I guess I should answer some of these questions on here

Delivery times are sometimes longer than expected for a lot of different reasons, some of which I don't want to discuss on a public forum, other reasons include random shipping delays of 2 or 3 weeks from overseas for the Allroads, or machine shops and part suppliers being late getting us parts for R series and SIMBB's. sometimes it can be a pretty dumb problem like an inventory error causing us to run out of a part, and then finding out our supplier is out of stock and 6 weeks out. For the last year or so we have been focusing a lot more on making everything run smoothly, getting our inventory system improved so we don't run out of parts, and just generally doing what we can to get customers their bikes on time.

The Allroad price increase from $3000 to $3500 is entirely because we buy just the frame and motor, controller etc from overseas and then assemble them in our shop with parts we've selected based on quality and value, compared to before when we bought the whole bike assembled and ready to go.
This way we are able to put a much better fork, headset bearings, wheels, tires, derailleurs, shifters, seat, handlebars, stem and other bits and pieces, for what we consider to be a small price increase compared to how much better of a bike the customer is getting. It also allows us to do better quality control and make sure the customer will get a bike with no issues
 

Jack Tyler

Active Member
Austen, thanks for your reply. Essentially, you've changed your manufacturing model so it's easy to imagine the ripple effect that brings with it.
 

Bike_On

Well-Known Member
I guess I should answer some of these questions on here

Delivery times are sometimes longer than expected for a lot of different reasons, some of which I don't want to discuss on a public forum, other reasons include random shipping delays of 2 or 3 weeks from overseas for the Allroads, or machine shops and part suppliers being late getting us parts for R series and SIMBB's. sometimes it can be a pretty dumb problem like an inventory error causing us to run out of a part, and then finding out our supplier is out of stock and 6 weeks out. For the last year or so we have been focusing a lot more on making everything run smoothly, getting our inventory system improved so we don't run out of parts, and just generally doing what we can to get customers their bikes on time.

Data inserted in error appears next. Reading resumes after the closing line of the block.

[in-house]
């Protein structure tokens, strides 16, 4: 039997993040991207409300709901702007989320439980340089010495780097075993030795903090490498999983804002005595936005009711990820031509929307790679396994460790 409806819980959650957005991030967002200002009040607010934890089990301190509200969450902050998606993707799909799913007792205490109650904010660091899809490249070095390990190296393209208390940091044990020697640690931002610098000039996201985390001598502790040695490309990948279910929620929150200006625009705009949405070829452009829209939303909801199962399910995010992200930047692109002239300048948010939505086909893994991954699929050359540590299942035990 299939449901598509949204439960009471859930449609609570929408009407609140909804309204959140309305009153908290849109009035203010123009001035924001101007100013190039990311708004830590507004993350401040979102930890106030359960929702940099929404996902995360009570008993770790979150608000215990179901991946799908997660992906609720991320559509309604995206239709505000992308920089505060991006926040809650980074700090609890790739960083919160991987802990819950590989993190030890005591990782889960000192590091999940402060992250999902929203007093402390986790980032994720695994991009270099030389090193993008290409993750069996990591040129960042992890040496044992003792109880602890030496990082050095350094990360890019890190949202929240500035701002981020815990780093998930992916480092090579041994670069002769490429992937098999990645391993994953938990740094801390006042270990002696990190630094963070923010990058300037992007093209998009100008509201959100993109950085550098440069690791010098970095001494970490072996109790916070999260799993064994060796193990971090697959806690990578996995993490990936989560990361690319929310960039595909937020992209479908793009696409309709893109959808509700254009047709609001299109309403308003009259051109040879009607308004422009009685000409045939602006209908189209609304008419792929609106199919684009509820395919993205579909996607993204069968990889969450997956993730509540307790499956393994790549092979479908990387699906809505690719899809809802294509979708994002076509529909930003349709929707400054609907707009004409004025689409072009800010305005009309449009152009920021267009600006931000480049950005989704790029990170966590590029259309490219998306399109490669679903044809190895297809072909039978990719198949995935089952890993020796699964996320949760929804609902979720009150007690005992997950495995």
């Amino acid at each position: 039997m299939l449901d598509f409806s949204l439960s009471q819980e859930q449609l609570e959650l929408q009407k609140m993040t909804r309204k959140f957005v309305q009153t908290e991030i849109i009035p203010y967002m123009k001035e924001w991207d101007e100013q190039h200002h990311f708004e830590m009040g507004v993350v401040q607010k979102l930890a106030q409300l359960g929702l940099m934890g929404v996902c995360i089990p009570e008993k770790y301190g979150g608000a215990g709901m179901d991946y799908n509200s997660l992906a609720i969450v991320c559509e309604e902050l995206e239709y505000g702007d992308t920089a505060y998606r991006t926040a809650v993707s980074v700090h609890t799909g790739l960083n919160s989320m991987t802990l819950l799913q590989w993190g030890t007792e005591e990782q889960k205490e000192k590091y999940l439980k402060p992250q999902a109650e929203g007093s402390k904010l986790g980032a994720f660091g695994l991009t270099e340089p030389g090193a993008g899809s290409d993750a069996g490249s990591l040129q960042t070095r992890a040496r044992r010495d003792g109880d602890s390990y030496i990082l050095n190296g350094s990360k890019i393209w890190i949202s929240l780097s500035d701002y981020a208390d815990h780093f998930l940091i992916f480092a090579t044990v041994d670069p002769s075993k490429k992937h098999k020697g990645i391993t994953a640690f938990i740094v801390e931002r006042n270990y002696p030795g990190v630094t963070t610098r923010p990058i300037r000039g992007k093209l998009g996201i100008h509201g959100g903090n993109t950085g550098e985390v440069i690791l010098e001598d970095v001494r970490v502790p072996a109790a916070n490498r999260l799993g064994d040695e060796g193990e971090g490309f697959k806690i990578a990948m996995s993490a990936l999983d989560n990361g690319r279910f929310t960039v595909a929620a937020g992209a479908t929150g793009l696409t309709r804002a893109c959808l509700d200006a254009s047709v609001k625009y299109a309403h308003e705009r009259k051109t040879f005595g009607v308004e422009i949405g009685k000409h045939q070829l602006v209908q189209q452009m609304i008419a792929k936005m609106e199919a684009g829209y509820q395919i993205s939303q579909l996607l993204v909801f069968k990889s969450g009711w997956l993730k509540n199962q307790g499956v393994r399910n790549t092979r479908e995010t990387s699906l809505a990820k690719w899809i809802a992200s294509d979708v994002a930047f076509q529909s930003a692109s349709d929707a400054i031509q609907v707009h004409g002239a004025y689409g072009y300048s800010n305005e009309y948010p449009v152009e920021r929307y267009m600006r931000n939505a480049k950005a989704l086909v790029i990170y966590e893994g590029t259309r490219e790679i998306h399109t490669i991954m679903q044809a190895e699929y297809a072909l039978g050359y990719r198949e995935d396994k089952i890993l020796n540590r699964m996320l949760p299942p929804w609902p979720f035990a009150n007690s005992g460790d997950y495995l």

The Allroad price increase from $3000 to $3500 is entirely because we buy just the frame and motor, controller etc from overseas and then assemble them in our shop with parts we've selected based on quality and value, compared to before when we bought the whole bike assembled and ready to go.
This way we are able to put a much better fork, headset bearings, wheels, tires, derailleurs, shifters, seat, handlebars, stem and other bits and pieces, for what we consider to be a small price increase compared to how much better of a bike the customer is getting. It also allows us to do better quality control and make sure the customer will get a bike with no issues
Opti-Austen,

For the Opti-purist side of me, I'd like to know if the overseas build for the Pioneer/City and the new carbon, are those motors built under the Optibike MBB patent that Jim has? I thought I read somewhere that those bikes do use the patent rights??
 
Opti-Austen,

For the Opti-purist side of me, I'd like to know if the overseas build for the Pioneer/City and the new carbon, are those motors built under the Optibike MBB patent that Jim has? I thought I read somewhere that those bikes do use the patent rights??
Yea its a very similar design to our R series MBB so it falls under our MBB patents